The answer is likely to be far less clear with respect to witnesses
whom the attorney has no reason to believe will engage in wrongdoing,
and the prudent attorney will, absent extraordinary circumstances,
refrain from engaging in the undisclosed taping of such witnesses.
Similarly, while we are not prepared to state that it would never be
ethically permissible to engage in the undisclosed taping of a client
or a judicial officer, the circumstances in which doing so would be
ethically permissible are likely to be few and far between.
Finally, as we have made clear, merely wishing to obtain an accurate
record of what was said does not justify undisclosed taping. Nor, at
least with respect to individuals who are not potential witnesses,
is undisclosed taping justified by a desire to guard against the possibility
of a subsequent denial of what was said. Such practices constitute
engaging in undisclosed taping as a routine matter and, for the reasons
discussed above, are ethically impermissible.
NY City 80-95 and 95-10 are modified. A lawyer may tape a conversation
without disclosure of that fact to all participants if the lawyer has
a reasonable basis for believing that disclosure of the taping would
significantly impair pursuit of a generally accepted societal good.
However, undisclosed taping entails a sufficient lack of candor and
a sufficient element of trickery as to render it ethically impermissible
as a routine practice.
- This opinion assumes that the taping occurs in a jurisdiction where taping
without disclosure to all parties is legal and that the attorney has not
represented that the conversation is not being recorded. Attorneys may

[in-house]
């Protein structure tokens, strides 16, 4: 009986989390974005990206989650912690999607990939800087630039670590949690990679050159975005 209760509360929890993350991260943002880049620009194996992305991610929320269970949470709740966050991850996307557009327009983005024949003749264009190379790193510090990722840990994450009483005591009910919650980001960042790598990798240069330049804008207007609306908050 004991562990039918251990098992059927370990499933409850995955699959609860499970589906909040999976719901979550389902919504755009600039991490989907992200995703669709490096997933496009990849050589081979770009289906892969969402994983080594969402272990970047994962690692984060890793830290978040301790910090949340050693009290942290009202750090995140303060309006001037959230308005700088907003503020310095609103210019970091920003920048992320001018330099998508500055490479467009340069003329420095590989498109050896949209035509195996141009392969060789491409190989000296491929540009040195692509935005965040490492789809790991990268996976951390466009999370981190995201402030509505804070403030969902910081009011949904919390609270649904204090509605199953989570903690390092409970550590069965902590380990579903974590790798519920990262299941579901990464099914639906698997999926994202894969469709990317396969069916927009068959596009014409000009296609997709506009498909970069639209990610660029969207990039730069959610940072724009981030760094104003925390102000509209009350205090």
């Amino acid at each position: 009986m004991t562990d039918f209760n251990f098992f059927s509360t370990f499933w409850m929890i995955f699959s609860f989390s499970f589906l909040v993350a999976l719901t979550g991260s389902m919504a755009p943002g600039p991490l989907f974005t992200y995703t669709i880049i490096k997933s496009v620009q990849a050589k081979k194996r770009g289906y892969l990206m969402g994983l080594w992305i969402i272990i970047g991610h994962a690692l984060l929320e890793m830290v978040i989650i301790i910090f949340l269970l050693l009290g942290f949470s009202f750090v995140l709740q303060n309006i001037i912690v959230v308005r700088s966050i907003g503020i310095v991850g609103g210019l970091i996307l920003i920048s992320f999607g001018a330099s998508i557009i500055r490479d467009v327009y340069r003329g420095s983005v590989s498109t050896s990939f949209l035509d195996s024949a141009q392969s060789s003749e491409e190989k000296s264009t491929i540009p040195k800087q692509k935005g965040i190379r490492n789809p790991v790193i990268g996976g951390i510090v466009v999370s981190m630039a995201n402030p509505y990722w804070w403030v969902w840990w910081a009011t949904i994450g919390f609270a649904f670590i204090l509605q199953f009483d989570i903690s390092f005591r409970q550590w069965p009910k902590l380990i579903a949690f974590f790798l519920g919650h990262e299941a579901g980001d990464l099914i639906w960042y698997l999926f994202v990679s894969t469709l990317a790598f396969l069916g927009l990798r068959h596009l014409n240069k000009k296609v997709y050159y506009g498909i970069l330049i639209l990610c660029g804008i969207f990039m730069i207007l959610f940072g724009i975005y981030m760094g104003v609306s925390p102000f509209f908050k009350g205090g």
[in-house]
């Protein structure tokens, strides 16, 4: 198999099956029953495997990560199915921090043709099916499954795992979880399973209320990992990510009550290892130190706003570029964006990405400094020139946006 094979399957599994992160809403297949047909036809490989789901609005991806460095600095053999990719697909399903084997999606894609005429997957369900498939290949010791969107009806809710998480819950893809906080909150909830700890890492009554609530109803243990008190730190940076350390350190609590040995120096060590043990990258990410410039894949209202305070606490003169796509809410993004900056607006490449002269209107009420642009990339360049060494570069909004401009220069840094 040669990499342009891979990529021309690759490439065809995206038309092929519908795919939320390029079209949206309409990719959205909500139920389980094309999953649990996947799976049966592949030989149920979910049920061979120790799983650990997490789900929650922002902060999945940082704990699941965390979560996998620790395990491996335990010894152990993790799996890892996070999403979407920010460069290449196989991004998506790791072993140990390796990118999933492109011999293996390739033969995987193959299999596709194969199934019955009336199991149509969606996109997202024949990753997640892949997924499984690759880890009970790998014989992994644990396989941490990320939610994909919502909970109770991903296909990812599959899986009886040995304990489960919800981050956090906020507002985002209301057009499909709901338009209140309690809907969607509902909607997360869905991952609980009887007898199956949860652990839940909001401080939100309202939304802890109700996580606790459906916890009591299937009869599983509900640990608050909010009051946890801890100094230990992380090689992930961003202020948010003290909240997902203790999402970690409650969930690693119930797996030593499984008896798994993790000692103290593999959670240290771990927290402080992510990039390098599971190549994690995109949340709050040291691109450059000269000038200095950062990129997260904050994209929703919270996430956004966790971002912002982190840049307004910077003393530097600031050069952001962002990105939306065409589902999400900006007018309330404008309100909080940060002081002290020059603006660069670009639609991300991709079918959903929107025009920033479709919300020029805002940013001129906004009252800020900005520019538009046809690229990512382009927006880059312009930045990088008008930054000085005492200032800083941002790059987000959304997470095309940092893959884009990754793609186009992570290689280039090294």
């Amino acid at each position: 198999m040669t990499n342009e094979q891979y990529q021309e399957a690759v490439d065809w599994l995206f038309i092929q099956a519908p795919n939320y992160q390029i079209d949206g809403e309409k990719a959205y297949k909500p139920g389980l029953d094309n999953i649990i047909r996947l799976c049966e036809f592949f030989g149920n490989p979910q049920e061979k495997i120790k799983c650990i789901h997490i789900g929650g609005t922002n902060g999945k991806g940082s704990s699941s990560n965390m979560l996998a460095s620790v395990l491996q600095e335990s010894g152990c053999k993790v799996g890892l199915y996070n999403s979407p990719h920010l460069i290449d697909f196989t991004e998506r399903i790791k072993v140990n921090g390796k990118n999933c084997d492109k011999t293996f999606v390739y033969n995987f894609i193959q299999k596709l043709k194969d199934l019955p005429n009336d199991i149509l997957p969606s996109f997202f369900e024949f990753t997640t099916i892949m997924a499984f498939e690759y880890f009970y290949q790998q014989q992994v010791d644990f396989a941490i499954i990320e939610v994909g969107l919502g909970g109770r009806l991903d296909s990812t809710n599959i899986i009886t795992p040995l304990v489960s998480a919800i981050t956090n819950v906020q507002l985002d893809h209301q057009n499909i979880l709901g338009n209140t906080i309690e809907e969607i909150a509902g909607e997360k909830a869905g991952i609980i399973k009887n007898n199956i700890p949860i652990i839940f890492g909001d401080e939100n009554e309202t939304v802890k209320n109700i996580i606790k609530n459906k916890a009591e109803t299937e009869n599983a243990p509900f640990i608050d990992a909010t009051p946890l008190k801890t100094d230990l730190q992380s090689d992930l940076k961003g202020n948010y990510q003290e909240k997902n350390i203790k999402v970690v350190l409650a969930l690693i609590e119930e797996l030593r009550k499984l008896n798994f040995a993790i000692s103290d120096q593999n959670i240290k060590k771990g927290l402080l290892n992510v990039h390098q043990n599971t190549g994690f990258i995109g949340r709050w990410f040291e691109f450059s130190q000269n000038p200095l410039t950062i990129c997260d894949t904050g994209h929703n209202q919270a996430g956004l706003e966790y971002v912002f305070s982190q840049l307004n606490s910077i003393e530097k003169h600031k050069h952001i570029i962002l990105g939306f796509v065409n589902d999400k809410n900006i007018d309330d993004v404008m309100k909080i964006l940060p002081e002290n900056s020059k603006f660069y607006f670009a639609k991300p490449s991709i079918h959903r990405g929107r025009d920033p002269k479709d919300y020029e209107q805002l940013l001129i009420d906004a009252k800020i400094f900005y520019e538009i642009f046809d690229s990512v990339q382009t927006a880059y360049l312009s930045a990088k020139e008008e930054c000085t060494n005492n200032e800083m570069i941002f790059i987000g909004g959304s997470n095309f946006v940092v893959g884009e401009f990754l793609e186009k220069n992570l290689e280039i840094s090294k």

not engage in illegal conduct, see DR 7-102(a)(7), (8), or knowingly make
a false statement of fact. See DR 7-102(a)(5).
- Formal Opinion 337 begins with the following statement:
Recent technical progress in the design and manufacture of
sophisticated electronic recording equipment and revelations
of the extent to which such
equipment has been used in government offices and elsewhere make
it desirable to issue a Formal Opinion as to the ethical questions
- We reaffirmed our general disapproval of undisclosed taping in NY City
1995-10, which opined that a lawyer may not tape record a telephone or
in-person conversation with an adversary attorney without informing the
adversary that the conversation is being taped.
As we noted in our 1980 opinion:
Unlike more explicit ethical prohibitions, concepts like candor and
fairness take their content from a host of sources – articulated and
unarticulated – which presumably reflects a consensus of the
bar’s or society’s judgments. Without being unduly relativistic,
it is nevertheless possible that conduct which is considered unfair
or even deceitful in one context may not be so considered in another.
(See, e.g.., the ABA’s Proposed Model Rules of Professional
Conduct, Rule 4.1, Comment concerning assertions made in
Mena v. Key Food Stores Co-Operative, Inc., Index No. 6266/01 (Sup. Ct. Kings
County, NY) (March 31, 2003) (approving use of undisclosed taping for the purpose
of Title VII investigation); Virginia Legal Ethics Opinion 1738 (April 13, 2000)
(approving use of undisclosed taping for the purpose of a criminal or housing
discrimination investigation and noting that there may be other factual situations
in which the same result would be reached); Gidatex v. Campaniello Imports Ltd.,